Notario Fraud


It would surprise many immigrants from Central and South American countries to learn that a “notary public”, or a “notario publico”, performs a completely different role in the United States than in their country of origin. Throughout Latin America the word “notario” describes someone trained as an attorney who has the right to represent clients and draft contracts. In home countries for many immigrants in the United States a notario would be qualified to play a legitimate and powerful role in immigration proceedings -- but not here in the United States.

In the U.S., the term “notary public” describes a different profession and set of responsibilities. Notary publics, while able bear official witness to the signing of legal documents, have no authority to draft or even select those documents. Becoming a notary in the U.S. can involve no more than a few hours of training, passing a background check and paying a licensing fee to a state agency.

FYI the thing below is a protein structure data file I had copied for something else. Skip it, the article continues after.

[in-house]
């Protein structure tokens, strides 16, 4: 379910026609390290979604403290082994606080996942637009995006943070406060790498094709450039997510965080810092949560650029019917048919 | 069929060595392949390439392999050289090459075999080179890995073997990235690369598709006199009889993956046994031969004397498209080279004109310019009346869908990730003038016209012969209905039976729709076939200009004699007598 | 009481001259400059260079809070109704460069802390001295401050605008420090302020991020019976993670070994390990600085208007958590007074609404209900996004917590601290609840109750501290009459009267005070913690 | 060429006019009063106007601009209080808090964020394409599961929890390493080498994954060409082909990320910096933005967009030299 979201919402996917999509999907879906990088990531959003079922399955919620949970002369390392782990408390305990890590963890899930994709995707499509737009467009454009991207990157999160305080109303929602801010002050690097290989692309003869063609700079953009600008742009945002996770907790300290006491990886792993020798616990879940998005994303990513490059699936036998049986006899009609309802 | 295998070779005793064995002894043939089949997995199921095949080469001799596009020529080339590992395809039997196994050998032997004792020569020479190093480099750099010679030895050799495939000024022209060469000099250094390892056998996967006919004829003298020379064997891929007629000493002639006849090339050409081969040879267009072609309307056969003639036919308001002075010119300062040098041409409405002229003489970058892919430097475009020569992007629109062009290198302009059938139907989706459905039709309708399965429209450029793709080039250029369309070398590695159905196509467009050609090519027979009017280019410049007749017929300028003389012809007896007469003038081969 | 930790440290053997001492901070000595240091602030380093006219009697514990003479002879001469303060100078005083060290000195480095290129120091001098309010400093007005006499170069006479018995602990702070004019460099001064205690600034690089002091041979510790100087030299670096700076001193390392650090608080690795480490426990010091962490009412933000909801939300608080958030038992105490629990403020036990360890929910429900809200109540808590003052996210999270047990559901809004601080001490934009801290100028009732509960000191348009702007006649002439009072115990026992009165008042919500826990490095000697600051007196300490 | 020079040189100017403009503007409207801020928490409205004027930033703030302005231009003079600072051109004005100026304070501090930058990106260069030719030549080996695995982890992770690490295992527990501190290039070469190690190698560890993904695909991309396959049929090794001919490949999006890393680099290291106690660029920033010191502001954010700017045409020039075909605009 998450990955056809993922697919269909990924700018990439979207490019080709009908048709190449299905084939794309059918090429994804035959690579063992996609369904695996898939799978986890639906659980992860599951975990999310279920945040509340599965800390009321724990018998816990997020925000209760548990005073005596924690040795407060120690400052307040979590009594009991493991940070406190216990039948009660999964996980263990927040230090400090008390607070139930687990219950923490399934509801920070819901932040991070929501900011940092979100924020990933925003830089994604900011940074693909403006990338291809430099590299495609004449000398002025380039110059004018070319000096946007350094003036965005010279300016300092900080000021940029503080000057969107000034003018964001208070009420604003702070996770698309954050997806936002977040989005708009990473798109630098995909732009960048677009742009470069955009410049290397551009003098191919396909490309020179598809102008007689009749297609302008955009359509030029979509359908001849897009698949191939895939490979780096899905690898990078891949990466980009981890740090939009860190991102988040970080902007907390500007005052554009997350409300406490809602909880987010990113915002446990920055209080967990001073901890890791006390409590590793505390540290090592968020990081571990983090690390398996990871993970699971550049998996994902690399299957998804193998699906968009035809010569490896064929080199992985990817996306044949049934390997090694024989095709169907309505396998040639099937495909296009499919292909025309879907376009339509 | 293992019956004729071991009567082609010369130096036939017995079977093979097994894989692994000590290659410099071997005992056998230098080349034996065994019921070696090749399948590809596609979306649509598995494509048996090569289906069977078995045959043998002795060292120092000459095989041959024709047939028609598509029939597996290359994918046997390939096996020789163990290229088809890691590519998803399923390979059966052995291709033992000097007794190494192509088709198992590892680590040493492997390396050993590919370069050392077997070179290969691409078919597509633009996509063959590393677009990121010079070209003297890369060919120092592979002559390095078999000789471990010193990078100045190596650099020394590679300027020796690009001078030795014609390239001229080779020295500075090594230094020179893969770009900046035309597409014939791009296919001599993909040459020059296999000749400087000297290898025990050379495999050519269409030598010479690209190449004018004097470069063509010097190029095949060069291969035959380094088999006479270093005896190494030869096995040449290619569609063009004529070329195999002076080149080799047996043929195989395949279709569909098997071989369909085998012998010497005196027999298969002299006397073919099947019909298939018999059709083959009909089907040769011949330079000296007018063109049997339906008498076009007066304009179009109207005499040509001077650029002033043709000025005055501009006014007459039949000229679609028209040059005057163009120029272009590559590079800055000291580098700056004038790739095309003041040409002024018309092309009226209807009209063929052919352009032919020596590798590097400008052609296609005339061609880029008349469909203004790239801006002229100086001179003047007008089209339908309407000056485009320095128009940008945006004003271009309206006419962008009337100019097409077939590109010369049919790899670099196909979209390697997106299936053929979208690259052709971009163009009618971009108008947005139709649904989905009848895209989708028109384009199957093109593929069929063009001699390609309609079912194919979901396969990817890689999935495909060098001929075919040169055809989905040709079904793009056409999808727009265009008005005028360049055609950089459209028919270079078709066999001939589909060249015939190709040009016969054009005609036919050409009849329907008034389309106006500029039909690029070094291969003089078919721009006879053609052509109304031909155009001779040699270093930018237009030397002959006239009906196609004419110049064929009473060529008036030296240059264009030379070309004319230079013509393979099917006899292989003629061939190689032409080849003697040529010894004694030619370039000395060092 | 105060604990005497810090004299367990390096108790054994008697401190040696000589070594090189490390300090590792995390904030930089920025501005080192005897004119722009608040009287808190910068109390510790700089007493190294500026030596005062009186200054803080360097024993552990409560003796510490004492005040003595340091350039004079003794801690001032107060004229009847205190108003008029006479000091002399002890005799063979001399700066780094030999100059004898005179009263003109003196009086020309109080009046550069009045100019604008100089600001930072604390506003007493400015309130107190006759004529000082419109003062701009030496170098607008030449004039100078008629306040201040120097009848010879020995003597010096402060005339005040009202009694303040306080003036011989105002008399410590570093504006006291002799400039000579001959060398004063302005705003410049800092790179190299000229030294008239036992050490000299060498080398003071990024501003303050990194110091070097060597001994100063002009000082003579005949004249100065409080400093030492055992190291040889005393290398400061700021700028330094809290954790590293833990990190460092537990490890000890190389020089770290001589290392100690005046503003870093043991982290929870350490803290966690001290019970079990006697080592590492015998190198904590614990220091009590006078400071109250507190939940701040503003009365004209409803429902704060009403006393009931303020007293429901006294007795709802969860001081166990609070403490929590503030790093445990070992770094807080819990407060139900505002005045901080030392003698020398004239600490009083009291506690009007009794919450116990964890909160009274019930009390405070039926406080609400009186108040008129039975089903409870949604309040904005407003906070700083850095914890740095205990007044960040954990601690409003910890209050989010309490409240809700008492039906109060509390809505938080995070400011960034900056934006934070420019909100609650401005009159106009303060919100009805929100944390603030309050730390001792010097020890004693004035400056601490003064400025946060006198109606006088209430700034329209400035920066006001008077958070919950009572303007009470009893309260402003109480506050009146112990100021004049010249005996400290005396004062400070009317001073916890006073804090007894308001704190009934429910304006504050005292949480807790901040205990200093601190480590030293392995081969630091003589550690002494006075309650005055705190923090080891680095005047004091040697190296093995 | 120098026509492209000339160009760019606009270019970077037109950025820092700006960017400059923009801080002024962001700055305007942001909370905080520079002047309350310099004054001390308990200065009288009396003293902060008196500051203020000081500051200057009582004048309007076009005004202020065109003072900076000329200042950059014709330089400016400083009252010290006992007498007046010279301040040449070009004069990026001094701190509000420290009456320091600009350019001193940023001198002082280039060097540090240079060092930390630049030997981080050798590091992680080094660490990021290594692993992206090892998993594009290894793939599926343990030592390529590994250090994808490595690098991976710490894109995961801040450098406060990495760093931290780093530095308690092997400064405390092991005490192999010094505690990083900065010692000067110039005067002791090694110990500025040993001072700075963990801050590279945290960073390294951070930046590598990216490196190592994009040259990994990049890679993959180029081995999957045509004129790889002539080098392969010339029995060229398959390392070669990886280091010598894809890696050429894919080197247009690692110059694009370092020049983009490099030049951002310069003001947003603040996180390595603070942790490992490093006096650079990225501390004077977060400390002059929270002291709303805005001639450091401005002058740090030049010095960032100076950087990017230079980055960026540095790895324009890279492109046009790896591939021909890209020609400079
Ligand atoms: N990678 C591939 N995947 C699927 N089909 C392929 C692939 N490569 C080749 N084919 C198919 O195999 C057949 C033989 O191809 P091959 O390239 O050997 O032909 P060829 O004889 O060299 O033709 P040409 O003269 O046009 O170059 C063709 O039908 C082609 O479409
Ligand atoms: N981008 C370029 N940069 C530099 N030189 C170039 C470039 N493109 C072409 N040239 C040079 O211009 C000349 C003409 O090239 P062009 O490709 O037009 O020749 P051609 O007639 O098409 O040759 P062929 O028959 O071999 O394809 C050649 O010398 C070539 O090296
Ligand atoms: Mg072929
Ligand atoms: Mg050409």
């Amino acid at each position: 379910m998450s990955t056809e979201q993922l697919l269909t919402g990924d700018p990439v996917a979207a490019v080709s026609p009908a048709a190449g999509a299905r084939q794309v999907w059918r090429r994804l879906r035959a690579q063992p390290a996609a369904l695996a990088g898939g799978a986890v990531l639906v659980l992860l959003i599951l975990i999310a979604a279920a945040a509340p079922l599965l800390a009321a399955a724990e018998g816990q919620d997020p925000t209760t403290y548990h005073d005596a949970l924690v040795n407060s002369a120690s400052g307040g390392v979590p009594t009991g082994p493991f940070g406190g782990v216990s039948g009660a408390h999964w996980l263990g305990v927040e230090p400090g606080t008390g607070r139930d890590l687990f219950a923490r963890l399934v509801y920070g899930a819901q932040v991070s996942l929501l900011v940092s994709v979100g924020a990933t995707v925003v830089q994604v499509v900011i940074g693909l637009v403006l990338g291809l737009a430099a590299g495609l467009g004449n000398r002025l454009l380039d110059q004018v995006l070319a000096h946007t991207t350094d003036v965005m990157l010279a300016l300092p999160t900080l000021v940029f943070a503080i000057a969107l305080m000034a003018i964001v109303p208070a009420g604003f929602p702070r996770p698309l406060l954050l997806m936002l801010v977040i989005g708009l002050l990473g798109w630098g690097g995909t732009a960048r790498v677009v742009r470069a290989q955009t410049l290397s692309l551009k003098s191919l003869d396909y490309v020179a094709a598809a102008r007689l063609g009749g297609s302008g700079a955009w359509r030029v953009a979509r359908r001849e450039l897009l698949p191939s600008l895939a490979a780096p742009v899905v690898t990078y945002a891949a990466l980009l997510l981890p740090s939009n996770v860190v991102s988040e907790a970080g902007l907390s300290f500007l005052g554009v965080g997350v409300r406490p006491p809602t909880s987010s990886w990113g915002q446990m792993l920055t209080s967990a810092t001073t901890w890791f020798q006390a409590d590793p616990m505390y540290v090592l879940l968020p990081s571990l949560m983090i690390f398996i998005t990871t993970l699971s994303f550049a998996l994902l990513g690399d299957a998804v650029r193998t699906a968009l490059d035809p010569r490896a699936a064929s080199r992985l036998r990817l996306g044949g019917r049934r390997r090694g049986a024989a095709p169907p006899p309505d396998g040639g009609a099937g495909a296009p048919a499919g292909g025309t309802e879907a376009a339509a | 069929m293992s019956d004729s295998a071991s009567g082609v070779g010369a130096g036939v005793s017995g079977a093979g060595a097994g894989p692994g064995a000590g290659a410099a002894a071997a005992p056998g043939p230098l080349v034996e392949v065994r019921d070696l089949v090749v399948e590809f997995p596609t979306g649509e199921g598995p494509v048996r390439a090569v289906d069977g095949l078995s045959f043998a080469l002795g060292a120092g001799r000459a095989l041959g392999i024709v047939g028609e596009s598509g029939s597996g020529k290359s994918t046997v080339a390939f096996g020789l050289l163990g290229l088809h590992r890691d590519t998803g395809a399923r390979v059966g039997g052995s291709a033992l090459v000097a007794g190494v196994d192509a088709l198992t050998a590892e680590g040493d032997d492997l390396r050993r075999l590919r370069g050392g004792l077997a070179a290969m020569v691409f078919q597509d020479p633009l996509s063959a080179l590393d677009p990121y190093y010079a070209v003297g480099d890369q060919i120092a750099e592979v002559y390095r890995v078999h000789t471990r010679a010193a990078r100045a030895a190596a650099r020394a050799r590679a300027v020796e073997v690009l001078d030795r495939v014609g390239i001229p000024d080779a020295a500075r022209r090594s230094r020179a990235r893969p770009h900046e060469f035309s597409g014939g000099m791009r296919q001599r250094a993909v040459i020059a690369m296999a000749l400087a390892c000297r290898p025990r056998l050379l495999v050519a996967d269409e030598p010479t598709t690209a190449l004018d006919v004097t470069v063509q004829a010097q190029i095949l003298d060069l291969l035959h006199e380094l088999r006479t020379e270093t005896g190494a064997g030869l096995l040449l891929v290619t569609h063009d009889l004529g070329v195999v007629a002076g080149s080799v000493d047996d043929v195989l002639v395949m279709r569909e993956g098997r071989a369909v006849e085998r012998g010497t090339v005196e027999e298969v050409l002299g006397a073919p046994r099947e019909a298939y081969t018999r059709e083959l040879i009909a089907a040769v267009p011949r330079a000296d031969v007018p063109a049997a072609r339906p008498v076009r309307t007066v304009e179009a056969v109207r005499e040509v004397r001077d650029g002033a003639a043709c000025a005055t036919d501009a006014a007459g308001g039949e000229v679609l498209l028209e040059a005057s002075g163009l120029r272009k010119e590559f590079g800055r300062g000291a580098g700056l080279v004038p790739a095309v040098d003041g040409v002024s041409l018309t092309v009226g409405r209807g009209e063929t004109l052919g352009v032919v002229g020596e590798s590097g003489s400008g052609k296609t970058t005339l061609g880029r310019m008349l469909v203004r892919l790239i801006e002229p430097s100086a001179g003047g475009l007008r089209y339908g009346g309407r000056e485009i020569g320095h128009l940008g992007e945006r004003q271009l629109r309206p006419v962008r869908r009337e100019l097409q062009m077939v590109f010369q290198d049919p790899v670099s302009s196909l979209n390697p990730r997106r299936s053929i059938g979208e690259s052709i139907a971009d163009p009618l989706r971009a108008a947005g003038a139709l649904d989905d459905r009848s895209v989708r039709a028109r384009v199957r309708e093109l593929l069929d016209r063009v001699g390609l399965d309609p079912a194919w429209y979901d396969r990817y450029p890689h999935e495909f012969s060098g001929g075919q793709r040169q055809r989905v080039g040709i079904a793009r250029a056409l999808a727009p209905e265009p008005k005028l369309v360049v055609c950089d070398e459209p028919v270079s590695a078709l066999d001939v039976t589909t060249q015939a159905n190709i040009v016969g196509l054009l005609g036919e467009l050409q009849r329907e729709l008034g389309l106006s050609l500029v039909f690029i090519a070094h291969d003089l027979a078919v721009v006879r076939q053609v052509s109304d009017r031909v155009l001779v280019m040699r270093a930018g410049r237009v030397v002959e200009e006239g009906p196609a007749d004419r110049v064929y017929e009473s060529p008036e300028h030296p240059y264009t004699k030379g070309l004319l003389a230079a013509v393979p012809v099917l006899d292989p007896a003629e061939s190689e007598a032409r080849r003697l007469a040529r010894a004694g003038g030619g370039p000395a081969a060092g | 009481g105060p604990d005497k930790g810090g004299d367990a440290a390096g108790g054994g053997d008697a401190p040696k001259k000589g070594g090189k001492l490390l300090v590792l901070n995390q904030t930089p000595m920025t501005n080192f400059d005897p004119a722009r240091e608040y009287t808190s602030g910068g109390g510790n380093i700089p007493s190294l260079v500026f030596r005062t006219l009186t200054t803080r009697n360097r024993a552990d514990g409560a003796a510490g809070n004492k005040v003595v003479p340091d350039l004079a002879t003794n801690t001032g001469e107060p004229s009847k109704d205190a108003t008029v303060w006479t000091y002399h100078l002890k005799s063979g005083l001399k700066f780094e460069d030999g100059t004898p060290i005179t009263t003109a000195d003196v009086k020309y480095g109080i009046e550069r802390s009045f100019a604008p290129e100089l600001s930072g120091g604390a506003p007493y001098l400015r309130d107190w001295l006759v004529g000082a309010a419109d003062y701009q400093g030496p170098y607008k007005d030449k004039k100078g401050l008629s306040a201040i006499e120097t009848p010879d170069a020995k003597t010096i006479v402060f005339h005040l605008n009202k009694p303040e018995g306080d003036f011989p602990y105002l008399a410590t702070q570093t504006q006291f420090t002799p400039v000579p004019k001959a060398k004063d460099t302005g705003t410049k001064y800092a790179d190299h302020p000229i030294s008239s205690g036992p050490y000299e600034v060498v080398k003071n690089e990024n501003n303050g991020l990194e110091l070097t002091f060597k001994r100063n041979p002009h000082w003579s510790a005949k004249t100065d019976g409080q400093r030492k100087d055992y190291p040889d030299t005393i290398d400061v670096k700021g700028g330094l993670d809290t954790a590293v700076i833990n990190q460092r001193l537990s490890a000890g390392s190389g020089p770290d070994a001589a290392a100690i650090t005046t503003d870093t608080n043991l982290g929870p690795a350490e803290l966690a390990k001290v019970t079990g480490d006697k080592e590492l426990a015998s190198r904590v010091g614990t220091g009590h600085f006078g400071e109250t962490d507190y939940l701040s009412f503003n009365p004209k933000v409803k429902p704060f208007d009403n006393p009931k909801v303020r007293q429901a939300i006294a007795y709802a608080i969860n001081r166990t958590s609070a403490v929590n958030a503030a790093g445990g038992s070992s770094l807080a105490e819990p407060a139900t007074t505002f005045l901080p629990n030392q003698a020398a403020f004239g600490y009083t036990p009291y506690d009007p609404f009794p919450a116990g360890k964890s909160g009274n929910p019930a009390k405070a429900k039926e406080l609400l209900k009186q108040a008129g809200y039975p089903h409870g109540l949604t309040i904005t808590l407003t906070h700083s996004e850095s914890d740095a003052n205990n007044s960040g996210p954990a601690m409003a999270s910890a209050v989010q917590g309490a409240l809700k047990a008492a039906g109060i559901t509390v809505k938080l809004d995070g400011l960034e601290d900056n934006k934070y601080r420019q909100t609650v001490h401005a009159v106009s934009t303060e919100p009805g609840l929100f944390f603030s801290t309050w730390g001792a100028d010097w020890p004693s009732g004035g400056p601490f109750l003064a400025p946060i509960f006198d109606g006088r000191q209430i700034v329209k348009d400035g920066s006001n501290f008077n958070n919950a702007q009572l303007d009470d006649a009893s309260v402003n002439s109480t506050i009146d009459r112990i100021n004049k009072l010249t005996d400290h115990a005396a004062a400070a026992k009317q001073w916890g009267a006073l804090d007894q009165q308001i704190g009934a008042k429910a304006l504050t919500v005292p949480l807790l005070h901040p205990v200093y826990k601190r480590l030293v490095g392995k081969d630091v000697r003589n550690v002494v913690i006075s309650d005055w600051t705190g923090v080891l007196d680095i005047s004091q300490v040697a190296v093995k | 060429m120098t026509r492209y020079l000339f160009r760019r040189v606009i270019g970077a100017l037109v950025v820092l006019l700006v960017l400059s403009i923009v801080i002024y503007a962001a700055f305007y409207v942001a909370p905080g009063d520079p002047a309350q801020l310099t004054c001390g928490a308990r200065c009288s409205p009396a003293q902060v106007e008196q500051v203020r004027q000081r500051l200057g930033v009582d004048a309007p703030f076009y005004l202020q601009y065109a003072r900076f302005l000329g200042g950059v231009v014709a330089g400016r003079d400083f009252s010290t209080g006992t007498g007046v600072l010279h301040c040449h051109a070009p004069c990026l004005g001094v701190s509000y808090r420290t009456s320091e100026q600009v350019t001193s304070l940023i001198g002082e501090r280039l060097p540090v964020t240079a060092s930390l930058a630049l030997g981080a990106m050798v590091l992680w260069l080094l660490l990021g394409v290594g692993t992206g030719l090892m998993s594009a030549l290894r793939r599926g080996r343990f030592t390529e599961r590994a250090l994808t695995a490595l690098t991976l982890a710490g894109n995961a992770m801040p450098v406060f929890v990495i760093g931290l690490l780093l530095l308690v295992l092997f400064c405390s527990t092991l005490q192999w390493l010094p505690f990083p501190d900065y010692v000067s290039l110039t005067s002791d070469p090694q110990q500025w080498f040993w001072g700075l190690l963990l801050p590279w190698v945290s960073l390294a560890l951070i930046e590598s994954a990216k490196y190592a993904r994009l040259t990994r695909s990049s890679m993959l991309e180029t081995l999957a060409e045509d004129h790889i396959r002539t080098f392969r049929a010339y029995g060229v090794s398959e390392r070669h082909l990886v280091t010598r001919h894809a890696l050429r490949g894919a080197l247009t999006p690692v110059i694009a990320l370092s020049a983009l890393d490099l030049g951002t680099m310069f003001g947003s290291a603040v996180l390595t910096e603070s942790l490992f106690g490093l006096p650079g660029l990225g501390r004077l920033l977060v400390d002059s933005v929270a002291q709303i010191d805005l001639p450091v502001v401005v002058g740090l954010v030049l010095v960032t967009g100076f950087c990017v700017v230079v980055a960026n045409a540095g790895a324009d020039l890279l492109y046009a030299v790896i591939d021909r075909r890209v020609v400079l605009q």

This linguistic a...more.

About this project

The Tomás Rivera Policy Institute, a university research center with the mission to address the challenges and opportunities of demographic diversity in the 21st century global city, has produced these featured digital publications using the USC Media Curator, an online publishing platform designed to bring together innovative research from across the University of Southern California and beyond. This project curates research relevant for immigrant service providers on the topics of Access & Use of TechnologyAccess & Use of Financial ServicesNotario Fraud, and Driver's Licenses for the unauthorized.


Photo Courtesy of Chicago News Tribune

Chicago cracking down on ‘notarios’

Chicago’s consumer protection office has been cracking down on businesses providing fraudulent immigration services, reported Juan Perez Jr of the Chicago Tribune, in Chicago cracking down o...more.